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New mothers may have several questions on their mind about how to deal with a newborn or infant. One of these questions could be about co-sleeping – whether or not it is okay for breastfeeding moms to share the bed with the baby.
Co-sleeping refers to the infant sleeping in close social and physical contact with parents or committed caregiver.
The American Academy of Paediatrics (AAP) recommends that the mothers and infants sleep in proximity to each other to facilitate breastfeeding.
Bedsharing promotes breastfeeding initiation, duration and exclusivity. Parents should be educated about the risk and benefits of co-sleeping and unsafe co-sleeping practices and make their own informed decision. Existing evidence does not support the conclusion that bed sharing among breastfeeding infant causes sudden infant death syndrome (SIDS) in the absence of known hazards. Accidental suffocation death is extremely rare among co-sleeping breastfeeding infants.
Breastfeeding mothers comprise the largest group of co-sleeping. Sleep contact between mother and infant facilitate night feeds more. Multiple studies state that co-sleeping is associated with more frequent night feeds and that promote milk production. Although bed-sharing breastfeeding mothers wake frequently to feed, they are awake for shorter periods and fall back to sleep more rapidly. Thus, they achieve greater sleep duration than non-co-sleeping mothers.
* It provides physical protection for the infant against cold and extends the duration of breastfeeding.
* Increased sensory contact and close proximity with the mother have potential for behavioral and physiological changes in the infant
* Bed-sharing mothers have heightened sensitivity and responsiveness to their infants
* It increases interactions and arousal, face-to face body orientations, increased chances of exclusive breastfeeding, increased heart rate, increased infant body temperature, increased movement and awakening and less deep sleep
Bed-sharing safety requires a safe environment. Potentially unsafe practices related to bed-sharing or co-sleeping increases the risk of SIDS and fatal sleeping accidents. Some of the risk factors are:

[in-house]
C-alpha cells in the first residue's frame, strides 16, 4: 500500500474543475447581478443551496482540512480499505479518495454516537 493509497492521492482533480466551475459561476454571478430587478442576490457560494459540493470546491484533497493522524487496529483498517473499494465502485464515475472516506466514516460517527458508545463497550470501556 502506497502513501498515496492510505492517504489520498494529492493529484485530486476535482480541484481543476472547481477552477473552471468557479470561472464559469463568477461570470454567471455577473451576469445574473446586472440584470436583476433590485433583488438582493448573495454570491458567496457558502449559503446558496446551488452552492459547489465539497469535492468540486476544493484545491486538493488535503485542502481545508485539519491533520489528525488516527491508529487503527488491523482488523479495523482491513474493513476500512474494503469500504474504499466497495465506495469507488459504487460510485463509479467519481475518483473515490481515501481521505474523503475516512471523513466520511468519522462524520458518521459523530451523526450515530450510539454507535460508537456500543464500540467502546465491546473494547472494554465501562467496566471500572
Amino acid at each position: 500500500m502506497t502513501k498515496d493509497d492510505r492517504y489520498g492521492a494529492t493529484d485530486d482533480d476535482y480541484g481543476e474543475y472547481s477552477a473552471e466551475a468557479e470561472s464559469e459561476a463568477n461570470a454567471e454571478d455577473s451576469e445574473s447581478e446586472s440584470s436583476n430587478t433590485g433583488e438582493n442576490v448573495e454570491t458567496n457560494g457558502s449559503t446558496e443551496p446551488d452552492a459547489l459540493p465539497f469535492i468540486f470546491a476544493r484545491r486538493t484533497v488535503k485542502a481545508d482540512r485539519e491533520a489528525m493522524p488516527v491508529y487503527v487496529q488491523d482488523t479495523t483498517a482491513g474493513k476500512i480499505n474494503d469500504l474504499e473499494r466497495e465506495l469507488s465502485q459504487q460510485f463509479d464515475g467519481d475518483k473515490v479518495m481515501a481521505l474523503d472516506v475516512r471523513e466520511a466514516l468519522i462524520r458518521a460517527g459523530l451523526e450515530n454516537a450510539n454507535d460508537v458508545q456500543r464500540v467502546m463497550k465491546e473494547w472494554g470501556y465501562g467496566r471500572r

* Environmental smoke exposure and maternal smoking
* Sharing sofas, couches with infant
* Sharing waterbeds or use of soft bedding materials
* Sharing bed with adjacent spaces that could trap an infant
* Prone position of infant in sleeping can be harmful
* Use of alcohol by parents can be harmful
* Use of some drug which is mind-altering by parents can be dangerous.
* Baby should be in supine position
* Use firm, flat surface
* Avoid waterbeds, couches, sofas, pillows, very soft bed, loose bedding
* Use only thin blanket to cover the infant
* Ensure head should not be covered
* Avoid use of quilts, comforters and stuffed animals in infants sleep environment.
* Don’t make an infant sleep on a pillow or next to a pillow.
* Avoid leaving an infant alone on an adult bed
* Ensure that there are no space between the mattress and headboard, walls and other surfaces, which may entrap the infant and lead to suffocation,
* Placement of a firm mattress directly on the floor away from walls may be a safe alternative.
* Adoption of the C-Position (“cuddle curl”) with the infant’s head across from the adult breast, adult’s leg and arm curled around the infant.
Feeding of formula milk is associated with a markedly increased risk of SIDS. This may be due to lower infant arousal. Formula milk is not easy to digest compared to breastmilk. So, baby sometimes goes to deep sleep and this can be more dangerous specially with newborn.